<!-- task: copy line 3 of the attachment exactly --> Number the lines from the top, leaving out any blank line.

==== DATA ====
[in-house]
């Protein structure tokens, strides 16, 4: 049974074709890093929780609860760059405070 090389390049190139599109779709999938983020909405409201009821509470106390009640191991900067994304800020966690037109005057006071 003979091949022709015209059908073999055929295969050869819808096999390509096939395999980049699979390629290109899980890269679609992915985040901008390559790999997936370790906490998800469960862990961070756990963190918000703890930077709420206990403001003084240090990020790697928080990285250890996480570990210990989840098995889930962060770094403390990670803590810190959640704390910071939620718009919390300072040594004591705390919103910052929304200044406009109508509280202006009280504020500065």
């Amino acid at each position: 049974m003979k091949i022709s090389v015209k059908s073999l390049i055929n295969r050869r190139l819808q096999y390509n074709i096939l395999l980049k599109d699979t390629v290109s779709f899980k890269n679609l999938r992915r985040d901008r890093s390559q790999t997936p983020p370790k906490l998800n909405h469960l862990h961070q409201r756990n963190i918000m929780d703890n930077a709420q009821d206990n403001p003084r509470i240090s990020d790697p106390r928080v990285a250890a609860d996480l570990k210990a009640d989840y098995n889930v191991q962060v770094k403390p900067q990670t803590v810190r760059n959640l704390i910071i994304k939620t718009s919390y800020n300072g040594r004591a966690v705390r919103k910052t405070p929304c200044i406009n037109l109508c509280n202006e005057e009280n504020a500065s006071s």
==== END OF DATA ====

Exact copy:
């Amino acid at each position: 049974m003979k091949i022709s090389v015209k059908s073999l390049i055929n295969r050869r190139l819808q096999y390509n074709i096939l395999l980049k599109d699979t390629v290109s779709f899980k890269n679609l999938r992915r985040d901008r890093s390559q790999t997936p983020p370790k906490l998800n909405h469960l862990h961070q409201r756990n963190i918000m929780d703890n930077a709420q009821d206990n403001p003084r509470i240090s990020d790697p106390r928080v990285a250890a609860d996480l570990k210990a009640d989840y098995n889930v191991q962060v770094k403390p900067q990670t803590v810190r760059n959640l704390i910071i994304k939620t718009s919390y800020n300072g040594r004591a966690v705390r919103k910052t405070p929304c200044i406009n037109l109508c509280n202006e005057e009280n504020a500065s006071s």